Saturday, January 28th, 2023

Australia news live: Invasion Day protests under way; pro-Russian tennis fans quizzed by police | Australia Day


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Paul Karp

Paul Karp

‘Disappointed’: Tom Calma rejects Lidia Thorpe sovereignty before voice stance

The senior Australian of the year, co-chair of the Indigenous voice co-design group, Tom Calma, has accused the federal Greens of “dilly-dallying” on their position on the voice.

Asked about Greens senator Lidia Thorpe’s position that she’ll only vote for the voice if she’s satisfied First Nations’ sovereignty isn’t ceded, Calma said:

[I’m] disappointed. For a couple of reasons: if we look at the United Nations declaration of Indigenous peoples … says nothing in the declaration undermines the authority of the state, the country’s government, in Australia we did not cede ownership of Australia, regrettably it was determined by the British on the day that terra nullius existed in Australia, which was overturned in 1992 through the Mabo high court decision … whilst we haven’t ceded … we haven’t progressed that matter.

For Calma, the questions are separate. He said:

It’s important that we as Aboriginal and Torres Strait Islander people have an opportunity to be able to contribute to policies that impact us, and programs and legislation – and that’s the first step. And we’ll go down and address the other matters, truth-telling is already progressing, treaty, although some states already looking at treaties within their own jurisdictions. So, I feel a bit offended when we’re starting to determine that the support or determination of whether to support a voice is predetermined by whether you address some of the other issues in Indigenous affairs. As I said in my speech last night, they can co-exist, these approaches. If you support the priciple of Aboriginal and Torres Strait Islander people having input into policy and legislation, that’s what you should support – it shouldn’t be predicated on whether other things are happening.”

I acknowledge our painful past & commit to supporting the Voice to Parliament’, Sitou says

The Labor member for Reid, Sally Sitou, has taken to Twitter to share how the meaning of Australia Day has changed throughout her life.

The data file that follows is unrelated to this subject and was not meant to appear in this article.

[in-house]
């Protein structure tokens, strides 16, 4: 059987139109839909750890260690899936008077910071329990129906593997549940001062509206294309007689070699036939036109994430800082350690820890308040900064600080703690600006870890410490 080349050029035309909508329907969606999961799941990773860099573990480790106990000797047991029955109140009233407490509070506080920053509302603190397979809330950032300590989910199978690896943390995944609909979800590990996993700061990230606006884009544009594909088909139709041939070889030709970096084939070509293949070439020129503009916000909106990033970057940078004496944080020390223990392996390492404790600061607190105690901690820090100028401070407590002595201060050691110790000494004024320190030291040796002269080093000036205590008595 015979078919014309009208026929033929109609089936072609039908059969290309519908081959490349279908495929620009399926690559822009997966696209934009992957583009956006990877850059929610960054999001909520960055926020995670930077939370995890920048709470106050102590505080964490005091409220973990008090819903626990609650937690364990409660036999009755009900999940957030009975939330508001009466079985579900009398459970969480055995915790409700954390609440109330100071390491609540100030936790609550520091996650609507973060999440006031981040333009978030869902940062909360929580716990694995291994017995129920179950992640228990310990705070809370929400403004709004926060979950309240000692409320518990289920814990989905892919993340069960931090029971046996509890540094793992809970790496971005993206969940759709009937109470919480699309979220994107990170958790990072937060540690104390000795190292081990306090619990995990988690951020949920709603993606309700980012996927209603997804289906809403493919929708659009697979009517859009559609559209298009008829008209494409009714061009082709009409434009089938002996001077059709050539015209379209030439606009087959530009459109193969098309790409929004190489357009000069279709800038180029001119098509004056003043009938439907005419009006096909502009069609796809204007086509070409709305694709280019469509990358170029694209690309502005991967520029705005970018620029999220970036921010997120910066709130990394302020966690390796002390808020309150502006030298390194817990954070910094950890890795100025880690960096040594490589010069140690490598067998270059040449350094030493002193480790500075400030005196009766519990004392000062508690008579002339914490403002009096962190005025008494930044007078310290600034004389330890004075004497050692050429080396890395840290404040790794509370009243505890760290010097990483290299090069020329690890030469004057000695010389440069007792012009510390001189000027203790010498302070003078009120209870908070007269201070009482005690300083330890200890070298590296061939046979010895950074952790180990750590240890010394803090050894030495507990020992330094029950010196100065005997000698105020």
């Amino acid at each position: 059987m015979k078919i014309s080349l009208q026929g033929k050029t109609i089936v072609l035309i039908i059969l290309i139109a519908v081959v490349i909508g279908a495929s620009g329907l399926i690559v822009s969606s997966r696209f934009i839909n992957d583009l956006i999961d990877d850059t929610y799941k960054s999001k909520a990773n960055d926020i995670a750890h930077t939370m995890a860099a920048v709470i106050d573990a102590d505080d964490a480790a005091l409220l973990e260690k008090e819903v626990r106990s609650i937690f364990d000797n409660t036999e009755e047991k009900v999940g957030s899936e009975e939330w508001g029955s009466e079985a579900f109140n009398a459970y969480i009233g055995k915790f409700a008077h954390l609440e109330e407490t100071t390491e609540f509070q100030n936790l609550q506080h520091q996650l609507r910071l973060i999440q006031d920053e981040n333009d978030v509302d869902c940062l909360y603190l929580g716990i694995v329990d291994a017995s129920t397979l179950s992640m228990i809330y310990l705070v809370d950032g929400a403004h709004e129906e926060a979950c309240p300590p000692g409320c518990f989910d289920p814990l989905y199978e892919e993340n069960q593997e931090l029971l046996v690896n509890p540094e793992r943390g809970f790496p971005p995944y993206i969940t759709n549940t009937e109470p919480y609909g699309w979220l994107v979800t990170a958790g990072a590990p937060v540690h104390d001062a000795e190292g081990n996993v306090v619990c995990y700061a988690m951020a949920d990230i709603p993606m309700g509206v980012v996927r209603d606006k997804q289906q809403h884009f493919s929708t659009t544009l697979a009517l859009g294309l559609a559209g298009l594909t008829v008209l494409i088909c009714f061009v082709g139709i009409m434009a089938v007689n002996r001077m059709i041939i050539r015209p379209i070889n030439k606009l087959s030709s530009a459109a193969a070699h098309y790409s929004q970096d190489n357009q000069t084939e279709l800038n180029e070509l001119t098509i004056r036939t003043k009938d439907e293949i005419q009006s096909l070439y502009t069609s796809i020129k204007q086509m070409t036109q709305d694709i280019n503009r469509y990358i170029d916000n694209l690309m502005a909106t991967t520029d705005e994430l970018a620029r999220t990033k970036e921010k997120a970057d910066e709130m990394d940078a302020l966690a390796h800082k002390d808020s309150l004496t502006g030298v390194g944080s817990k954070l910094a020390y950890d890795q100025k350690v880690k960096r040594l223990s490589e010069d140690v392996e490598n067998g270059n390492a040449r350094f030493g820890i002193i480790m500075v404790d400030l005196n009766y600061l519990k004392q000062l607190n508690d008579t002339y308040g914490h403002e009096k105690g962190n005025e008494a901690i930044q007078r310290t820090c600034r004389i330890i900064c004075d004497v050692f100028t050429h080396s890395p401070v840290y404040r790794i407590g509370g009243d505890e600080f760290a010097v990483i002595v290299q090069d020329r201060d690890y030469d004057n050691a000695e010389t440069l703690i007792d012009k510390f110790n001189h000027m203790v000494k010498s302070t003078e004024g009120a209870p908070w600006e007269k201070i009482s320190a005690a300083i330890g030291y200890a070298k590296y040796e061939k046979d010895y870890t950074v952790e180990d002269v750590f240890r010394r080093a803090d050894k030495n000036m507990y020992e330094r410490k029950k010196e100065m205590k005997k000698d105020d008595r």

My parents would share stories about how they fled Laos and found refuge in Australia. They told me about the warm welcome and support they received when they got here and how grateful they are to be Australian citizens.

As I got older still, I started to recognise that for First Nations people this day is a challenging day. It was the day that marked the start of a period when they were dispossessed of their land, traditions, culture and family. Now, Australia Day is an opportunity for me to give thanks to this country which has given me and my family so much.

It’s also a day where I acknowledge our painful past & commit to supporting the Voice to Parliament. Because it’s time. It’s time to celebrate the culture of Australia’s First Nations people, acknowledge their rightful place as the traditional and first custodians of this land.

We ought to enshrine their voice in our Constitution and it’s time for us to finally listen to First Nations people and let them have a say over the policies and decisions that affect them.

Whatever this day means for you, it’s important to remember we are all Australians, from those who can trace their ancestry back thousands of years to those who become citizens today. We all have a contribution to make to this wonderful country we call home.

This is the 85th anniversary of First Nations peoples and others gathering to mark the Day of Mourning which first took place in 1938.

Festivities in Sydney already began at dawn, with a projection on the Opera House by Kamilaroi woman and artist Rhonda Sampson acknowledging the role of women around the waters of Sydney Cove before Captain Arthur Phillip’s 1788 arrival.